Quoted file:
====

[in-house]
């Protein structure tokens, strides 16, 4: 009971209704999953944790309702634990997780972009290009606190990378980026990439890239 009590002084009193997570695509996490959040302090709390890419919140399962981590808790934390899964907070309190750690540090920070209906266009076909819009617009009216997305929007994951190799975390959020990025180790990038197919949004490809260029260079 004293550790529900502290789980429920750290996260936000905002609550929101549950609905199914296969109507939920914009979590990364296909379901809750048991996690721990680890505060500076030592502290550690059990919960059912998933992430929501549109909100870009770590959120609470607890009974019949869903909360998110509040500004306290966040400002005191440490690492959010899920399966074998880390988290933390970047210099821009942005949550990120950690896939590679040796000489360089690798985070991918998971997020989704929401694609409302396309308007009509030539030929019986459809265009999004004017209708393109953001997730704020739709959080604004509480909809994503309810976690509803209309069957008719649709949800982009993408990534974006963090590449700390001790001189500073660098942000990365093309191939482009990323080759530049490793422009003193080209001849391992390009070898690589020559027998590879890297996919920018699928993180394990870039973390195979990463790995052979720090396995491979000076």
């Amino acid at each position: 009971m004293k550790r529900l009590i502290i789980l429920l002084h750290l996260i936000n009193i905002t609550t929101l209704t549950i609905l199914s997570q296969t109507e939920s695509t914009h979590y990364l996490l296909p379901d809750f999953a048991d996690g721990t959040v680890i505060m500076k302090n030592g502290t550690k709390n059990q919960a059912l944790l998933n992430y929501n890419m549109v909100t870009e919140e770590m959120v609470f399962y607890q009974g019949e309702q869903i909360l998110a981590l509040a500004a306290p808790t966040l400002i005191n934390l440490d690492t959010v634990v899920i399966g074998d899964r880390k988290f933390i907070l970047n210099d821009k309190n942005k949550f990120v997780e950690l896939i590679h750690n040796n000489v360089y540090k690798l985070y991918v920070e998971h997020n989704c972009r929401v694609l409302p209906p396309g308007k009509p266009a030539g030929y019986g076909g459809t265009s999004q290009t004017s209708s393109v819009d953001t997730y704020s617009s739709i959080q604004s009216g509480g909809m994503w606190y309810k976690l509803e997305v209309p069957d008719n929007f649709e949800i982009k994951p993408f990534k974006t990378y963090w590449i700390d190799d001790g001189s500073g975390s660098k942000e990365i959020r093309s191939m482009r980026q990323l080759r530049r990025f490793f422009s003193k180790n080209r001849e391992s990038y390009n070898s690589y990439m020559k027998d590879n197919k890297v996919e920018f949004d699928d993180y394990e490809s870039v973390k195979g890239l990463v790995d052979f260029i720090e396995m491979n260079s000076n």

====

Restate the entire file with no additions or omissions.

[in-house]
């Protein structure tokens, strides 16, 4: 009971209704999953944790309702634990997780972009290009606190990378980026990439890239 009590002084009193997570695509996490959040302090709390890419919140399962981590808790934390899964907070309190750690540090920070209906266009076909819009617009009216997305929007994951190799975390959020990025180790990038197919949004490809260029260079 004293550790529900502290789980429920750290996260936000905002609550929101549950609905199914296969109507939920914009979590990364296909379901809750048991996690721990680890505060500076030592502290550690059990919960059912998933992430929501549109909100870009770590959120609470607890009974019949869903909360998110509040500004306290966040400002005191440490690492959010899920399966074998880390988290933390970047210099821009942005949550990120950690896939590679040796000489360089690798985070991918998971997020989704929401694609409302396309308007009509030539030929019986459809265009999004004017209708393109953001997730704020739709959080604004509480909809994503309810976690509803209309069957008719649709949800982009993408990534974006963090590449700390001790001189500073660098942000990365093309191939482009990323080759530049490793422009003193080209001849391992390009070898690589020559027998590879890297996919920018699928993180394990870039973390195979990463790995052979720090396995491979000076």
């Amino acid at each position: 009971m004293k550790r529900l009590i502290i789980l429920l002084h750290l996260i936000n009193i905002t609550t929101l209704t549950i609905l199914s997570q296969t109507e939920s695509t914009h979590y990364l996490l296909p379901d809750f999953a048991d996690g721990t959040v680890i505060m500076k302090n030592g502290t550690k709390n059990q919960a059912l944790l998933n992430y929501n890419m549109v909100t870009e919140e770590m959120v609470f399962y607890q009974g019949e309702q869903i909360l998110a981590l509040a500004a306290p808790t966040l400002i005191n934390l440490d690492t959010v634990v899920i399966g074998d899964r880390k988290f933390i907070l970047n210099d821009k309190n942005k949550f990120v997780e950690l896939i590679h750690n040796n000489v360089y540090k690798l985070y991918v920070e998971h997020n989704c972009r929401v694609l409302p209906p396309g308007k009509p266009a030539g030929y019986g076909g459809t265009s999004q290009t004017s209708s393109v819009d953001t997730y704020s617009s739709i959080q604004s009216g509480g909809m994503w606190y309810k976690l509803e997305v209309p069957d008719n929007f649709e949800i982009k994951p993408f990534k974006t990378y963090w590449i700390d190799d001790g001189s500073g975390s660098k942000e990365i959020r093309s191939m482009r980026q990323l080759r530049r990025f490793f422009s003193k180790n080209r001849e391992s990038y390009n070898s690589y990439m020559k027998d590879n197919k890297v996919e920018f949004d699928d993180y394990e490809s870039v973390k195979g890239l990463v790995d052979f260029i720090e396995m491979n260079s000076n």